In this paper, we have studied hot carrier injection (HCI) under alternant stress. Under different stress modes, different degradations are obtained from the experiment results. The different alternate stresses can reduce or enhance the HC effect, which mainly depends on the latter condition of the stress cycle. In the stress mode A (DC stress with electron injection), the degradation keeps increasing. In the stress modes B (DC stress and then stress with the smallest gate injection) and C (DC stress and then stress with hole injection under V g = 0 V and V d = 1.8 V), recovery appears in the second stress period. And in the stress mode D (DC stress and then stress with hole injection under V g = −1.8 V and V d = 1.8 V), as the traps filled in by holes can be smaller or greater than the generated interface states, the continued degradation or recovery in different stress periods can be obtained. (condensed matter: electronic structure, electrical, magnetic, and optical properties)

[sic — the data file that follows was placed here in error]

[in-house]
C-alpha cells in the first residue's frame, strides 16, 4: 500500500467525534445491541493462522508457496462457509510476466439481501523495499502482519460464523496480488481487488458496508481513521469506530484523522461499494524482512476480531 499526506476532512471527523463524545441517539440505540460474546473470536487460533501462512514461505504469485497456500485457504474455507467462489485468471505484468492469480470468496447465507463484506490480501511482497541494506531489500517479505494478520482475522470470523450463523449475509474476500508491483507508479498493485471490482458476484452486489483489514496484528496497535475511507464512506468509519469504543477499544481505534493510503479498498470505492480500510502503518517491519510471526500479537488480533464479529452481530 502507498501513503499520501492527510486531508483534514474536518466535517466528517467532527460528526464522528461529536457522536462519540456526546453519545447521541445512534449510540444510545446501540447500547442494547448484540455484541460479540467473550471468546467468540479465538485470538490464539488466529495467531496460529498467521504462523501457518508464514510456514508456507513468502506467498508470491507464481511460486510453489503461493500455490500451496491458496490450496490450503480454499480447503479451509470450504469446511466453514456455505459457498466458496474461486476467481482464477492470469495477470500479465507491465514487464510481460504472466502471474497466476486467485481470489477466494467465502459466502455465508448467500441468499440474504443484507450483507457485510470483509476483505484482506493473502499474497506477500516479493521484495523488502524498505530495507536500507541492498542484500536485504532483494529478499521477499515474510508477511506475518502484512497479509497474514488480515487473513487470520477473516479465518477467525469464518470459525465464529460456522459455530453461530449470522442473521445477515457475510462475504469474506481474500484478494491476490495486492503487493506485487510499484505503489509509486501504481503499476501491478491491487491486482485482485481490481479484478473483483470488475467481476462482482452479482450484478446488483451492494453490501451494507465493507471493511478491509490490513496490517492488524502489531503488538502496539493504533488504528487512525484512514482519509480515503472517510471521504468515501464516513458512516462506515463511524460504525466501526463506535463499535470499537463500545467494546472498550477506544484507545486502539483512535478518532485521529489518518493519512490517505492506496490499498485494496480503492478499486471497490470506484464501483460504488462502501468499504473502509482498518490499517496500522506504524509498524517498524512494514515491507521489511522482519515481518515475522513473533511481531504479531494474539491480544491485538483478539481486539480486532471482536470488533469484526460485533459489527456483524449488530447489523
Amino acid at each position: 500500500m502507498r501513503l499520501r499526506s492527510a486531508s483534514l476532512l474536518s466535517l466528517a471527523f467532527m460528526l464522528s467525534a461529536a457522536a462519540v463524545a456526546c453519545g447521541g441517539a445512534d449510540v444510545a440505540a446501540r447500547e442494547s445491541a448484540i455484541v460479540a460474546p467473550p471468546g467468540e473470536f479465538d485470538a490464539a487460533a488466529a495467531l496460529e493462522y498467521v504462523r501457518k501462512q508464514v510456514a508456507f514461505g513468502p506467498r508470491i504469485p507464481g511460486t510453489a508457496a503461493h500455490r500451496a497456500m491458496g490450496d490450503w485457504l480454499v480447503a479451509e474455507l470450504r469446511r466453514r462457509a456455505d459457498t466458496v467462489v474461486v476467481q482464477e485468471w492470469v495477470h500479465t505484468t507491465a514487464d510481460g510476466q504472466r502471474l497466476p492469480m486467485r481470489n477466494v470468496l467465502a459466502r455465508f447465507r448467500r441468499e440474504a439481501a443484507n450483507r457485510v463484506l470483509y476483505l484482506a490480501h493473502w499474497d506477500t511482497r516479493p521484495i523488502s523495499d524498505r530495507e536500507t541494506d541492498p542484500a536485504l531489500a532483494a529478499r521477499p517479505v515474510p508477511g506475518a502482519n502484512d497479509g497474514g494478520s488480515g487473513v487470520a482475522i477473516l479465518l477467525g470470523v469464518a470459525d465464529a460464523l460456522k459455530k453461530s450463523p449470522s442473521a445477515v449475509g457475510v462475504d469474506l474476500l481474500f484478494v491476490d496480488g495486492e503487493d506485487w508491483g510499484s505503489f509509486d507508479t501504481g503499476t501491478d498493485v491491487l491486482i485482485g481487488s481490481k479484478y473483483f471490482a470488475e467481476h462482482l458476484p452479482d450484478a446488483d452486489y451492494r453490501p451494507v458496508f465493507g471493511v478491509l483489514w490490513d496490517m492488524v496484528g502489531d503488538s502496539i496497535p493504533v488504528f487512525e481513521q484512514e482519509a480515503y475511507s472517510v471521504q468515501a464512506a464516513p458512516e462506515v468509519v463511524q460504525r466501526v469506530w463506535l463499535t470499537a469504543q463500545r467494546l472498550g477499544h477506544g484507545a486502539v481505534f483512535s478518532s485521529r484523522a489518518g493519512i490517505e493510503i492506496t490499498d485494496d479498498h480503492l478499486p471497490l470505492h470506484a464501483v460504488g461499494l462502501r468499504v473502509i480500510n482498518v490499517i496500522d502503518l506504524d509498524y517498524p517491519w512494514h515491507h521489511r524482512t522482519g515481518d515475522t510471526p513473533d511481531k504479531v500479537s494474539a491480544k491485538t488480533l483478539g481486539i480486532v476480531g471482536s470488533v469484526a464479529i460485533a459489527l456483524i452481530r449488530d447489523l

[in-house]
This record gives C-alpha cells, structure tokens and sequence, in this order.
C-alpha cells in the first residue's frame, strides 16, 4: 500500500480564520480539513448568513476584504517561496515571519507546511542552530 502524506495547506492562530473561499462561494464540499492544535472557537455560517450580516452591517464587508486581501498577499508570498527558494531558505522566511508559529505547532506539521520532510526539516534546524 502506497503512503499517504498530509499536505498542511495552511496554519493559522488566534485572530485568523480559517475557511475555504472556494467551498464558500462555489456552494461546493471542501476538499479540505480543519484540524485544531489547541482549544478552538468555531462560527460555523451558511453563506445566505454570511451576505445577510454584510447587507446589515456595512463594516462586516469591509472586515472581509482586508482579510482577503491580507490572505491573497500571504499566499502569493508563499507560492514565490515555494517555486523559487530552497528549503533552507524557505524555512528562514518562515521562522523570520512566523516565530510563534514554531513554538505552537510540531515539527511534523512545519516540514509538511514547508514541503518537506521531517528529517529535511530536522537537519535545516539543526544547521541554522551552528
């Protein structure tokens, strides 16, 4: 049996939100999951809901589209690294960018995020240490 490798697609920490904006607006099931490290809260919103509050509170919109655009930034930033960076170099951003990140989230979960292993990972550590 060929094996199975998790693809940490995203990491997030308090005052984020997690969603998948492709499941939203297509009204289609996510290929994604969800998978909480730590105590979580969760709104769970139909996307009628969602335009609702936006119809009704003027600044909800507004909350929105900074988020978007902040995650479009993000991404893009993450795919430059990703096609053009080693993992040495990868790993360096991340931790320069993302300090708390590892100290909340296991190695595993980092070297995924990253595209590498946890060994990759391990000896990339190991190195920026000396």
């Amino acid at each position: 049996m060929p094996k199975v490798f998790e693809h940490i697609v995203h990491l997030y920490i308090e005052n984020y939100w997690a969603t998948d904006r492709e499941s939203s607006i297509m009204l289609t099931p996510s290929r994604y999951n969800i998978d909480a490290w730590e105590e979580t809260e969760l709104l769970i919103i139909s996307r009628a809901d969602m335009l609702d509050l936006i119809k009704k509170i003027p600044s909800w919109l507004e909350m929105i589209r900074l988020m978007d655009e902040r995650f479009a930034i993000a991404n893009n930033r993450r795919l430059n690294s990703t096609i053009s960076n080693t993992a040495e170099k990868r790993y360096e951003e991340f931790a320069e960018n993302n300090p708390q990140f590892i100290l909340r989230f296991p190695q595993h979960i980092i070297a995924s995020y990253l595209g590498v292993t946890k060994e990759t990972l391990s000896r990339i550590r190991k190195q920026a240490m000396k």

16. Stress in College Athletics: Causes, Consequences, Coping. (United States)

    Humphrey, James H.; Yow, Deborah A.; Bowden, William W.

    This book addresses the causes and consequences of stress in college sports and offers effective coping mechanisms to help individuals understand and control stressors and emotions in their environment. The chapters are: (1) "Understanding Stress"; (2) "Perceptions of Stress in College Athletics"; (3) "Stress among College Athletes"; (4) "Stress…

  17. Stress induced reorientation of vanadium hydride

    International Nuclear Information System (INIS)

    Beardsley, M.B.